Memorandum by Cambridgeshire County Council
1. BRIEF BACKGROUND
The County Council serves a population of some
550,000 people. Apart from the residents of Cambridge City, the
population lives mainly in market towns and villages. It is the
fastest growing County in England and faces very strong development
pressures in the Cambridge sub-region. The north of the County
however is an area very dependent upon agriculture and faces problems
of rural deprivation. There are five district councils in Cambridgeshire.
The County Council of 59 Members is currently
Liberal Democrat16 members
The political groups are not spread evenly across
the five district council areas. For example, Labour membership
is concentrated in the City area and Conservative representation
dominates in the north and west of the County. Thus a single party
executive would leave major geographical areas of the county feeling
they had no direct representation on the main decision taking
The Council has a history of being a hung Council.
During the last two Administrations, a number of protocols (formal
and informal) were developed to cope with "power-sharing"
and access to information in a balanced Council. Many of these
still remain and the Members across all three political groups
pride themselves on being able to distinguish items that are party
political and those that are not and act appropriately. Councillors
across all parties are concerned that the strict distinction between
the executive and scrutiny roles will politicise all decisions.
The Committee system was overhauled some two
years ago with the intention of making it slim and efficient (see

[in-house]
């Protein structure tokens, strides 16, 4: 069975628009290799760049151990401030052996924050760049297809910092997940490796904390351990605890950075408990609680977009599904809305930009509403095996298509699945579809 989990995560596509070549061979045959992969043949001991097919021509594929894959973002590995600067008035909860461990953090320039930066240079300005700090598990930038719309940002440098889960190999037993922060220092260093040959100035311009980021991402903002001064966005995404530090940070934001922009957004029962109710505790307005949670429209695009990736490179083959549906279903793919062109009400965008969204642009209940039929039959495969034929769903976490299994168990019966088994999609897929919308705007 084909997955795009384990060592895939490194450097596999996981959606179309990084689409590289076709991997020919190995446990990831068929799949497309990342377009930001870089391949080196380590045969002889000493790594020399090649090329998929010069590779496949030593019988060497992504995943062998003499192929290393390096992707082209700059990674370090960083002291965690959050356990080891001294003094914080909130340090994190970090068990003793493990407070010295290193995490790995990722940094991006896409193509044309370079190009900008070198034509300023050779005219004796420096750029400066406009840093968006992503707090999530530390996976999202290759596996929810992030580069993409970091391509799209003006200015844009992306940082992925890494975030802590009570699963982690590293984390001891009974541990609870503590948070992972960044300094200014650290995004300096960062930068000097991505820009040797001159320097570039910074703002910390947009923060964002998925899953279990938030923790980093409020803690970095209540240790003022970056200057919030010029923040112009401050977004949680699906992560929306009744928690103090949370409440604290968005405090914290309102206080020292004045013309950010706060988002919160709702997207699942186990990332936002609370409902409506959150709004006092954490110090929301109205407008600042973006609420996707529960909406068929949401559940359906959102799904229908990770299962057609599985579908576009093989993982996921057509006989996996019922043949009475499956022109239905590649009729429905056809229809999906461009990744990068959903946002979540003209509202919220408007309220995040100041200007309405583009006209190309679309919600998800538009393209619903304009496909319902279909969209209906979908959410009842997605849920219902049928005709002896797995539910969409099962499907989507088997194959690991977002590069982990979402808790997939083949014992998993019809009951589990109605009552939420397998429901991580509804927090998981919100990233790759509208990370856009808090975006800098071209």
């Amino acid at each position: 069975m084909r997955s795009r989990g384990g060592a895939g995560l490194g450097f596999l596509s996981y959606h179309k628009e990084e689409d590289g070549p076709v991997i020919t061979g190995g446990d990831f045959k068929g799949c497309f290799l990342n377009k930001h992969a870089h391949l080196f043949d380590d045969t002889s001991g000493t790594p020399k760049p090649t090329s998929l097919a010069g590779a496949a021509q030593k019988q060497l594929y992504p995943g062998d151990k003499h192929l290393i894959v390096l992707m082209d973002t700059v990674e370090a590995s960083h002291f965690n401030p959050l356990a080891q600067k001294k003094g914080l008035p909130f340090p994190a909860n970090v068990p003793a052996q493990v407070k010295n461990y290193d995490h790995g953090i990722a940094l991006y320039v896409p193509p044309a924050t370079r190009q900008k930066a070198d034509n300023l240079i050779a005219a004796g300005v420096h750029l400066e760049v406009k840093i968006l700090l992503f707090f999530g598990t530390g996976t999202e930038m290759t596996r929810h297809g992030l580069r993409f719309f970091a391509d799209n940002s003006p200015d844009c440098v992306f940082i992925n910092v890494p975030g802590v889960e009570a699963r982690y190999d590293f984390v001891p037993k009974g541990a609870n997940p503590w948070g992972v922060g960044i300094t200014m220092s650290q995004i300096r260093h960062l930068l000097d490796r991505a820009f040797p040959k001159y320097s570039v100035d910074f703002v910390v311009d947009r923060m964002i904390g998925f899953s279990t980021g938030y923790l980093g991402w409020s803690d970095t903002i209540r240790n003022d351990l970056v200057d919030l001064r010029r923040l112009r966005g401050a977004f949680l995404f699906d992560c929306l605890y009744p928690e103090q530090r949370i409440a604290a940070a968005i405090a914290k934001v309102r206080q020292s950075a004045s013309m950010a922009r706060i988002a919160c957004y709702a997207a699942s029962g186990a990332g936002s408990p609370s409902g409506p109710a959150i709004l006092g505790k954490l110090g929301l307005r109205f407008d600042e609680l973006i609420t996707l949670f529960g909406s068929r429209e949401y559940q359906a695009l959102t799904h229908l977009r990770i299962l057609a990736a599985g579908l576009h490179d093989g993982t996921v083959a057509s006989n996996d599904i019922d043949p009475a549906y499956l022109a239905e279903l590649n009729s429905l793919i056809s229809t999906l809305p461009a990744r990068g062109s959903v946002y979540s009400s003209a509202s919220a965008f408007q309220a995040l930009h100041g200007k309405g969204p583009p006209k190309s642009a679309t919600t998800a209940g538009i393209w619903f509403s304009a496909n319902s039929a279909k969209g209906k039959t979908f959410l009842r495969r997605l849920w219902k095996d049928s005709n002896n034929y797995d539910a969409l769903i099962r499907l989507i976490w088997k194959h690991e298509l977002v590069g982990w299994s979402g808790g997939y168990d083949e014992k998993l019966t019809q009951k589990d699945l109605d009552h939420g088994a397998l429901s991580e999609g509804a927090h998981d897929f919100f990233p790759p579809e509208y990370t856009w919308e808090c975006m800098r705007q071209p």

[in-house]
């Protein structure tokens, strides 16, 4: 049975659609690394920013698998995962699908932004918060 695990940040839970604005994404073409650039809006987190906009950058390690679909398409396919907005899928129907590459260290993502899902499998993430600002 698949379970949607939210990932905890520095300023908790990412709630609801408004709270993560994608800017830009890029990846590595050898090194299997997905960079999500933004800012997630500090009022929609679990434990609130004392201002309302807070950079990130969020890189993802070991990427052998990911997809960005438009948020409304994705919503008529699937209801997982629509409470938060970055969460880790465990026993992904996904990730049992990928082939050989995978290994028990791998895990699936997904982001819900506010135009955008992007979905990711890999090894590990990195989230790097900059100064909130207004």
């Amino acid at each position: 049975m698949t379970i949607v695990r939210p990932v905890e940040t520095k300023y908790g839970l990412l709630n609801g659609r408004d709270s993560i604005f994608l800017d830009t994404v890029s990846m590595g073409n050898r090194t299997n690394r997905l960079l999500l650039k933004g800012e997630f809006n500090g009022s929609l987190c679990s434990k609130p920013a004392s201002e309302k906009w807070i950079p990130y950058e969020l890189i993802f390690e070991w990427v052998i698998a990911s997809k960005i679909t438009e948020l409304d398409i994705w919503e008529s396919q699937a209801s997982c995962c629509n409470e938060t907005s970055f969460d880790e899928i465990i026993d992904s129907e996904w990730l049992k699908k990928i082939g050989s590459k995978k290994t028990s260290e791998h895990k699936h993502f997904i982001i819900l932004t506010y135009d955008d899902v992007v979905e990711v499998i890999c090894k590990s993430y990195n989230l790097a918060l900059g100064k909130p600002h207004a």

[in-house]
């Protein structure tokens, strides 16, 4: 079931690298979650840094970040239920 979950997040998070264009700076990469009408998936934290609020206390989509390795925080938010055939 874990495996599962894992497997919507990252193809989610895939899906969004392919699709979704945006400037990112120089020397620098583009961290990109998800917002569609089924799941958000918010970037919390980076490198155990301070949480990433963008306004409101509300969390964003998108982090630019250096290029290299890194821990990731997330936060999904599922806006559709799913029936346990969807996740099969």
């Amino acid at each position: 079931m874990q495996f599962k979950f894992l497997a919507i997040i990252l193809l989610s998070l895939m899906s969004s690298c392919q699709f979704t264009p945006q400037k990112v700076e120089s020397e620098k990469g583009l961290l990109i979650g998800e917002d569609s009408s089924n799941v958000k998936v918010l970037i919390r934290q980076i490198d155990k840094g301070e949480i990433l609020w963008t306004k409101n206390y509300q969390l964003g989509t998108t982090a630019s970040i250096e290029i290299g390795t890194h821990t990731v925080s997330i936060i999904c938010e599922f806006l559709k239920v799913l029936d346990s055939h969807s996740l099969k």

section 4 below). There is consensus across all Members that the
system works well. The Council conducts an annual survey of Members
with regard to their training and development needs, member support
systems and satisfaction with their role within and on behalf
of the Council. This obviously includes the operation of the internal
political management system. However, the Council is also conscious
of the need to listen to the views of the community when evaluating
alternative internal political management arrangements.
The County Council has embraced the "modernisation
agenda". For example:
Use of Citizens' Panel and other
extensive consultative mechanisms.
Extensive development of Best Value
programme. A full 5-year programme is now in operation. In addition
the Council is participating as a pilot site with the Audit Commission
on Best Value Inspection of Trading Standards and Libraries.
First Local Performance Plan shortly
to be published. Audit Commission using CCC as trial site for
inspection regime for LPPs.
Extensive investment in partnership
activities and community planning and sponsorship of EAZ, Sure
Start bids etc.
Use of an independent panel to review
Members Allowances arrangements.
Introduction of new whistleblowing
procedures for staff.
The Council has agreed to establish a Standards
Panel (which will become a Committee upon enactment of the Bill).
The Panel will have two independent members (holding the balance
of power) and all the functions in the draft Bill.
It can be seen that all the actions described
in the "PostScript" to the White Paper have already
been actioned in Cambridgeshire.
However, the Council is not convinced about
the internal political management arrangements. This is a view
shared by all three political groups (and indeed all individual
members). The Government's three models have been extensively
debated alreadyafter publication of last year's Consultation
Document and again since the White Paper. However further discussion
is planned including:
Special seminar for the Council in
Further evaluation of the three models
in the Cambridgeshire context.
Full development of one of the models
(probably Leader and Cabinet) to test against present system (which
will also be scrutinised and updated as necessary).
Consultation with relevant stakeholders
outside the Council.
County Councillors have very strong reservations